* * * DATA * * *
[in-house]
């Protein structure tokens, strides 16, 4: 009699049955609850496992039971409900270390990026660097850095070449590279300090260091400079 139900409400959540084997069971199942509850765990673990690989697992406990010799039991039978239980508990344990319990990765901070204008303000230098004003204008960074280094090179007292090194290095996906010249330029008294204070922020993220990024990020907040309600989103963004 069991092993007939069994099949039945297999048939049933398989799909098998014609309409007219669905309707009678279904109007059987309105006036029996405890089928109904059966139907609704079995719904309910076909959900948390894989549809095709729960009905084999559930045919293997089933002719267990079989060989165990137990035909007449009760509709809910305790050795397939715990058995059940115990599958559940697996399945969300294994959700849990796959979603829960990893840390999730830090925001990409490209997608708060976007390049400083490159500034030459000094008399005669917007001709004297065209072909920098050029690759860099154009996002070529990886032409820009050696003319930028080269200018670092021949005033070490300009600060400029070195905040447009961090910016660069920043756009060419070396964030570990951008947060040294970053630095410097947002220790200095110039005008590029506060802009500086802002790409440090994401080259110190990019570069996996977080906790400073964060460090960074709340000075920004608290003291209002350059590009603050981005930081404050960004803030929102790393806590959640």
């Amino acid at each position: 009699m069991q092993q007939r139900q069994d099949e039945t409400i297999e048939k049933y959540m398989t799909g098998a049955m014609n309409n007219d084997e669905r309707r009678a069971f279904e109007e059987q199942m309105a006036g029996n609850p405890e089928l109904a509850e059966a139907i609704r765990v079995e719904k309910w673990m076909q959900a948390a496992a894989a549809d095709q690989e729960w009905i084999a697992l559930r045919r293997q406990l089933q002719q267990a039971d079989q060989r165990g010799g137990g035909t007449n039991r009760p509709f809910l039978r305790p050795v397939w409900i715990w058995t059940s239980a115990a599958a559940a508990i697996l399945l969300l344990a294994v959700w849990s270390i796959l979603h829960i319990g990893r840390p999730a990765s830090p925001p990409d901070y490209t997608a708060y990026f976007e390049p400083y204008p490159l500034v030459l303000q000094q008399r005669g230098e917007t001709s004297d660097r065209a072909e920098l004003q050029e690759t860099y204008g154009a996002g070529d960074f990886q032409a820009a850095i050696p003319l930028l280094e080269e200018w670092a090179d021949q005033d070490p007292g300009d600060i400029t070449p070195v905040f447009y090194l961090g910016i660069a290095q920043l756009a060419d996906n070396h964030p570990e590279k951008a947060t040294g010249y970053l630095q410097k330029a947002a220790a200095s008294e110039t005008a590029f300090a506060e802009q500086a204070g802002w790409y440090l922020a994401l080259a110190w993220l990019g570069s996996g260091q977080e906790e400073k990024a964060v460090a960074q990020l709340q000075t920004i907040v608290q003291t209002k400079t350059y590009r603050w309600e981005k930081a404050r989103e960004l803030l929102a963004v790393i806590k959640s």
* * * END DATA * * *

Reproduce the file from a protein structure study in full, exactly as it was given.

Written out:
[in-house]
């Protein structure tokens, strides 16, 4: 009699049955609850496992039971409900270390990026660097850095070449590279300090260091400079 139900409400959540084997069971199942509850765990673990690989697992406990010799039991039978239980508990344990319990990765901070204008303000230098004003204008960074280094090179007292090194290095996906010249330029008294204070922020993220990024990020907040309600989103963004 069991092993007939069994099949039945297999048939049933398989799909098998014609309409007219669905309707009678279904109007059987309105006036029996405890089928109904059966139907609704079995719904309910076909959900948390894989549809095709729960009905084999559930045919293997089933002719267990079989060989165990137990035909007449009760509709809910305790050795397939715990058995059940115990599958559940697996399945969300294994959700849990796959979603829960990893840390999730830090925001990409490209997608708060976007390049400083490159500034030459000094008399005669917007001709004297065209072909920098050029690759860099154009996002070529990886032409820009050696003319930028080269200018670092021949005033070490300009600060400029070195905040447009961090910016660069920043756009060419070396964030570990951008947060040294970053630095410097947002220790200095110039005008590029506060802009500086802002790409440090994401080259110190990019570069996996977080906790400073964060460090960074709340000075920004608290003291209002350059590009603050981005930081404050960004803030929102790393806590959640």
């Amino acid at each position: 009699m069991q092993q007939r139900q069994d099949e039945t409400i297999e048939k049933y959540m398989t799909g098998a049955m014609n309409n007219d084997e669905r309707r009678a069971f279904e109007e059987q199942m309105a006036g029996n609850p405890e089928l109904a509850e059966a139907i609704r765990v079995e719904k309910w673990m076909q959900a948390a496992a894989a549809d095709q690989e729960w009905i084999a697992l559930r045919r293997q406990l089933q002719q267990a039971d079989q060989r165990g010799g137990g035909t007449n039991r009760p509709f809910l039978r305790p050795v397939w409900i715990w058995t059940s239980a115990a599958a559940a508990i697996l399945l969300l344990a294994v959700w849990s270390i796959l979603h829960i319990g990893r840390p999730a990765s830090p925001p990409d901070y490209t997608a708060y990026f976007e390049p400083y204008p490159l500034v030459l303000q000094q008399r005669g230098e917007t001709s004297d660097r065209a072909e920098l004003q050029e690759t860099y204008g154009a996002g070529d960074f990886q032409a820009a850095i050696p003319l930028l280094e080269e200018w670092a090179d021949q005033d070490p007292g300009d600060i400029t070449p070195v905040f447009y090194l961090g910016i660069a290095q920043l756009a060419d996906n070396h964030p570990e590279k951008a947060t040294g010249y970053l630095q410097k330029a947002a220790a200095s008294e110039t005008a590029f300090a506060e802009q500086a204070g802002w790409y440090l922020a994401l080259a110190w993220l990019g570069s996996g260091q977080e906790e400073k990024a964060v460090a960074q990020l709340q000075t920004i907040v608290q003291t209002k400079t350059y590009r603050w309600e981005k930081a404050r989103e960004l803030l929102a963004v790393i806590k959640s």